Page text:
infers population history from nucleotide site patterns.

Compare two sets of site-pattern counts or frequencies compare two sets of site-pattern counts or frequencies

This program compares two sets of site-pattern counts or frequencies and summarizes the difference between them using the Kullback-Leibler divergence.

usage: inputfile1 [inputfile2]
       Input file name "-" means standard input.
       At most one input may be "-".

Each input file should look like:

# SitePat           Count
      x:y          227852
      x:n             663
      y:n           17410

Here, the first line is an optional comment, which is used to label the columns. The first column contains site-pattern labels, which consist of population labels separated by colons. The second column contains the contribution of each site pattern. These need not be integers. They will be normalized in the output so that they sum to unity.

This input format is also the output format of the program legosim. This makes it possible to pipe legosim output into For example, suppose we have a file called "input.lgo" in lgo format, and a file called "sitepat.txt" containing observed site-pattern counts such as those above. Then the command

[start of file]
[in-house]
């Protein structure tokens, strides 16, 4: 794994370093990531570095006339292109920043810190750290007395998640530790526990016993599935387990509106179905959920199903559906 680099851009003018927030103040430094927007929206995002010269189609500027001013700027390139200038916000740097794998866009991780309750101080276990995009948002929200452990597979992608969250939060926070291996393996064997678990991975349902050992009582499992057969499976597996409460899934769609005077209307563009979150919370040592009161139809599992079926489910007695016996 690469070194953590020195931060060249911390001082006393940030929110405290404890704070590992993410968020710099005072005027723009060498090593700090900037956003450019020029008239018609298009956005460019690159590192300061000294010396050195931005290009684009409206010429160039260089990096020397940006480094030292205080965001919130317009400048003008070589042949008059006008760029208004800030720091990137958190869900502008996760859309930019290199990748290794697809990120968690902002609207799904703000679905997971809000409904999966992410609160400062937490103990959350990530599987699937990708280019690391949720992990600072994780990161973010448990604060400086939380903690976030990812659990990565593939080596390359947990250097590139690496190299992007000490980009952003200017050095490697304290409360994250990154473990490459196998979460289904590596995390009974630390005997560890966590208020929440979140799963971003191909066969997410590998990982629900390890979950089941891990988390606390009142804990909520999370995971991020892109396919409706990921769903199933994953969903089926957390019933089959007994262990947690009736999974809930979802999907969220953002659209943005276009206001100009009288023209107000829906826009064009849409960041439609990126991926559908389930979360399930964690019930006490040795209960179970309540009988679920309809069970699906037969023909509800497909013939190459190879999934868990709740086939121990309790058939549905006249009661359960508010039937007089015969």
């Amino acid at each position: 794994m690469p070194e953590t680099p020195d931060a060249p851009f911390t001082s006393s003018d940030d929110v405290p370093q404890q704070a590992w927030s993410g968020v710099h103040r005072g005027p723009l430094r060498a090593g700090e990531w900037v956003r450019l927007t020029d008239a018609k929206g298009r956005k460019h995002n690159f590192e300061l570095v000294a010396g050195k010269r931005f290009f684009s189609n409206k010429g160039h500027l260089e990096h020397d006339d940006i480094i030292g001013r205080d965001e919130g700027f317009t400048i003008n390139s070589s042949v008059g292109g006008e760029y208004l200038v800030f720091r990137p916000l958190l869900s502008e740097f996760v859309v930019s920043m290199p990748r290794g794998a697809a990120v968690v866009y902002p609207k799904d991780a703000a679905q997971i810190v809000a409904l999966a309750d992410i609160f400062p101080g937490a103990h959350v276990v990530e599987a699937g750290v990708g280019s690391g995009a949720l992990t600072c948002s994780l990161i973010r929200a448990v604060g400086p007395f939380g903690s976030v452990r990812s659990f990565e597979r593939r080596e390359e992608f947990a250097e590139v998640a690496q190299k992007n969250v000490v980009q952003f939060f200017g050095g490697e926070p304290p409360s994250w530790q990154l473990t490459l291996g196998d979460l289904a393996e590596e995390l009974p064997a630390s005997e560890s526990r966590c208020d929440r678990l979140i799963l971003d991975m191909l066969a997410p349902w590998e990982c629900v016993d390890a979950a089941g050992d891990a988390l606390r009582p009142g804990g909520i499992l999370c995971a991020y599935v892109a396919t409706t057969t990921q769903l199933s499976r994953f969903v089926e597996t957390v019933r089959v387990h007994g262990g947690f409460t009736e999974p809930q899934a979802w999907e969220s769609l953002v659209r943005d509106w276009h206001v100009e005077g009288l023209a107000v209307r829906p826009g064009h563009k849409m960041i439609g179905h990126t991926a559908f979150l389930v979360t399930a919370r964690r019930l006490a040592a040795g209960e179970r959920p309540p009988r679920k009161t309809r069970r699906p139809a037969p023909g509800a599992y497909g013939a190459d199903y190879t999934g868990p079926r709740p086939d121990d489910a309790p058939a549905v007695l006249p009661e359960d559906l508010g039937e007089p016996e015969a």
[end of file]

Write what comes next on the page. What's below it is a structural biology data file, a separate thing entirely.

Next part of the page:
legosim -i 1000 input.lgo | sitepat.txt -

would compare the data in sitepat.txt to the output of the legosim command. This would produce something like the following:

SitePat sitepat.txt         -     KL
    x:y     0.92651   0.87006 -0.055 *
    x:n     0.00270   0.00671  0.006
    y:n     0.07079   0.12323  0.068 *

The "sitepat.txt" column contains the data from file sitepat.txt, re-expressed as relative frequencies. The "-" column summarizes the legosim output in the same fashion. The KL column lists contributions to the Kulback-Leiebler (KL) divergence. When these contributions are small, they are approximately equal to the difference between columns 3 and 2. Large KL contributions are marked with an asterisk. The bottom entry in this column is the KL divergence, a measure of the discrepancy between the two frequency distributions.